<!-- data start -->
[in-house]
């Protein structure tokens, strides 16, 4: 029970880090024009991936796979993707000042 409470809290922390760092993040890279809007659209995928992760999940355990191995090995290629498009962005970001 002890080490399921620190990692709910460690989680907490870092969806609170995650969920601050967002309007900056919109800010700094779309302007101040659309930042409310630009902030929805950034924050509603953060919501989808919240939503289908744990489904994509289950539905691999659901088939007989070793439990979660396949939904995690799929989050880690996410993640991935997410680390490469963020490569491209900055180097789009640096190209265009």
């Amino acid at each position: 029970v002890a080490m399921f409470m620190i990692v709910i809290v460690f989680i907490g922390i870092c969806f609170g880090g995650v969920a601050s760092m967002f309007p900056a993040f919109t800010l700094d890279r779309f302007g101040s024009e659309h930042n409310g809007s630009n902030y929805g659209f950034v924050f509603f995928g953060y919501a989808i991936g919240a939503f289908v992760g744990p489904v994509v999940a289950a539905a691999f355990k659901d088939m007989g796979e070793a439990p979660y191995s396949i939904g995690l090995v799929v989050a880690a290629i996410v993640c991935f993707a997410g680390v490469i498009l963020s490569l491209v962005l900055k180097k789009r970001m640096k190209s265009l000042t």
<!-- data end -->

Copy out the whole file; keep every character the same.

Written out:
[in-house]
């Protein structure tokens, strides 16, 4: 029970880090024009991936796979993707000042 409470809290922390760092993040890279809007659209995928992760999940355990191995090995290629498009962005970001 002890080490399921620190990692709910460690989680907490870092969806609170995650969920601050967002309007900056919109800010700094779309302007101040659309930042409310630009902030929805950034924050509603953060919501989808919240939503289908744990489904994509289950539905691999659901088939007989070793439990979660396949939904995690799929989050880690996410993640991935997410680390490469963020490569491209900055180097789009640096190209265009």
């Amino acid at each position: 029970v002890a080490m399921f409470m620190i990692v709910i809290v460690f989680i907490g922390i870092c969806f609170g880090g995650v969920a601050s760092m967002f309007p900056a993040f919109t800010l700094d890279r779309f302007g101040s024009e659309h930042n409310g809007s630009n902030y929805g659209f950034v924050f509603f995928g953060y919501a989808i991936g919240a939503f289908v992760g744990p489904v994509v999940a289950a539905a691999f355990k659901d088939m007989g796979e070793a439990p979660y191995s396949i939904g995690l090995v799929v989050a880690a290629i996410v993640c991935f993707a997410g680390v490469i498009l963020s490569l491209v962005l900055k180097k789009r970001m640096k190209s265009l000042t």